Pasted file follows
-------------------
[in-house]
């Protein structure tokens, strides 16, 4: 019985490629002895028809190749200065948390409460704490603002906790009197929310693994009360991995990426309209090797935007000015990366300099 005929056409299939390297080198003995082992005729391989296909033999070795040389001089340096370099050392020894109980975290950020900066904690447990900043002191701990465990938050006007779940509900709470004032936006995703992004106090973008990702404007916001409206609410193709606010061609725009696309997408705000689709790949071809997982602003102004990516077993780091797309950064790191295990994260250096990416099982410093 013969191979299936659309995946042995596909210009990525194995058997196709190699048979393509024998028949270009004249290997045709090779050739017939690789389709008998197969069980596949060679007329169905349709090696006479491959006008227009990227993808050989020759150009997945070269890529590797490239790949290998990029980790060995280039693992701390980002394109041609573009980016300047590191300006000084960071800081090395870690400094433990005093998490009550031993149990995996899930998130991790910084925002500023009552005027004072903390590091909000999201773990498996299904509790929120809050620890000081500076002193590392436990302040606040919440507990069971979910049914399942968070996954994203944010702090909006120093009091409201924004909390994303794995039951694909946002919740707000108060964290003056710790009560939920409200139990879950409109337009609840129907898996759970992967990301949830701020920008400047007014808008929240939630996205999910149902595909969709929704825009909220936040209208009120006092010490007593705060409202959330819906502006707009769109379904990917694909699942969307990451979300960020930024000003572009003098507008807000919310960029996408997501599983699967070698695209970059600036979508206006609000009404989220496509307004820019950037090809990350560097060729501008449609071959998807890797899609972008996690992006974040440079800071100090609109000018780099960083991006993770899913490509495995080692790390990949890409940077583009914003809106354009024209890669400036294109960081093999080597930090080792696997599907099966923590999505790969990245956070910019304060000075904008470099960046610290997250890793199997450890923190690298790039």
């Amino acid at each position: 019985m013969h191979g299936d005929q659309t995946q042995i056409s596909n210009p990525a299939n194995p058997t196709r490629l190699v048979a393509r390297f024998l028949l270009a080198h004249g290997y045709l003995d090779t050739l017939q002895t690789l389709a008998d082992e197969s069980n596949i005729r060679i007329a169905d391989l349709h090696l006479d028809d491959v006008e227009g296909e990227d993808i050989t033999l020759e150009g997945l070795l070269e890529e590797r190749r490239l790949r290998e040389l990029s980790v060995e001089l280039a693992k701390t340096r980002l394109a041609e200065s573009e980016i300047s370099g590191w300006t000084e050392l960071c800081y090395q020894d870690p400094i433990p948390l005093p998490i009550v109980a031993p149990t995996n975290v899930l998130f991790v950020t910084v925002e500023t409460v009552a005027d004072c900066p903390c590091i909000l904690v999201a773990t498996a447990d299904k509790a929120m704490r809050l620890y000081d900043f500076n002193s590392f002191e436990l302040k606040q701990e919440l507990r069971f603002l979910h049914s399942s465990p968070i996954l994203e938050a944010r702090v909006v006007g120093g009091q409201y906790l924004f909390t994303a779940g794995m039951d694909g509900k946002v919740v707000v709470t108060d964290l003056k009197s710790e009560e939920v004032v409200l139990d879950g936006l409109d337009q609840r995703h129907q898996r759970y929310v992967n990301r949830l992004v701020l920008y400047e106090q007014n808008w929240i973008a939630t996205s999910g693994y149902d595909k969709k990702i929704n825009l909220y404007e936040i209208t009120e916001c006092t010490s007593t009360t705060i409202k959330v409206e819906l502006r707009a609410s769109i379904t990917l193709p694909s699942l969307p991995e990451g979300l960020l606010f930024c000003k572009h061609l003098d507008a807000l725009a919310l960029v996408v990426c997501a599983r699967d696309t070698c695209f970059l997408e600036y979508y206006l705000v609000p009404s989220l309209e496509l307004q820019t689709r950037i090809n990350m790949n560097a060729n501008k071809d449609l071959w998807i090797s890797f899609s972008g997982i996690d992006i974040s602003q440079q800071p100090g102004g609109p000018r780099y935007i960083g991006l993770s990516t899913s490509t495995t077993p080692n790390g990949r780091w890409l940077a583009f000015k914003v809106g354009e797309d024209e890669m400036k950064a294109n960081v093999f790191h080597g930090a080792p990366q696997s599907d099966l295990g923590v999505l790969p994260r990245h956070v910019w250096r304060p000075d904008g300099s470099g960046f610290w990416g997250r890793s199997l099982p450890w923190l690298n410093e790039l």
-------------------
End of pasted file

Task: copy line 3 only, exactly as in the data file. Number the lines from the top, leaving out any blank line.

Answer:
């Amino acid at each position: 019985m013969h191979g299936d005929q659309t995946q042995i056409s596909n210009p990525a299939n194995p058997t196709r490629l190699v048979a393509r390297f024998l028949l270009a080198h004249g290997y045709l003995d090779t050739l017939q002895t690789l389709a008998d082992e197969s069980n596949i005729r060679i007329a169905d391989l349709h090696l006479d028809d491959v006008e227009g296909e990227d993808i050989t033999l020759e150009g997945l070795l070269e890529e590797r190749r490239l790949r290998e040389l990029s980790v060995e001089l280039a693992k701390t340096r980002l394109a041609e200065s573009e980016i300047s370099g590191w300006t000084e050392l960071c800081y090395q020894d870690p400094i433990p948390l005093p998490i009550v109980a031993p149990t995996n975290v899930l998130f991790v950020t910084v925002e500023t409460v009552a005027d004072c900066p903390c590091i909000l904690v999201a773990t498996a447990d299904k509790a929120m704490r809050l620890y000081d900043f500076n002193s590392f002191e436990l302040k606040q701990e919440l507990r069971f603002l979910h049914s399942s465990p968070i996954l994203e938050a944010r702090v909006v006007g120093g009091q409201y906790l924004f909390t994303a779940g794995m039951d694909g509900k946002v919740v707000v709470t108060d964290l003056k009197s710790e009560e939920v004032v409200l139990d879950g936006l409109d337009q609840r995703h129907q898996r759970y929310v992967n990301r949830l992004v701020l920008y400047e106090q007014n808008w929240i973008a939630t996205s999910g693994y149902d595909k969709k990702i929704n825009l909220y404007e936040i209208t009120e916001c006092t010490s007593t009360t705060i409202k959330v409206e819906l502006r707009a609410s769109i379904t990917l193709p694909s699942l969307p991995e990451g979300l960020l606010f930024c000003k572009h061609l003098d507008a807000l725009a919310l960029v996408v990426c997501a599983r699967d696309t070698c695209f970059l997408e600036y979508y206006l705000v609000p009404s989220l309209e496509l307004q820019t689709r950037i090809n990350m790949n560097a060729n501008k071809d449609l071959w998807i090797s890797f899609s972008g997982i996690d992006i974040s602003q440079q800071p100090g102004g609109p000018r780099y935007i960083g991006l993770s990516t899913s490509t495995t077993p080692n790390g990949r780091w890409l940077a583009f000015k914003v809106g354009e797309d024209e890669m400036k950064a294109n960081v093999f790191h080597g930090a080792p990366q696997s599907d099966l295990g923590v999505l790969p994260r990245h956070v910019w250096r304060p000075d904008g300099s470099g960046f610290w990416g997250r890793s199997l099982p450890w923190l690298n410093e790039l």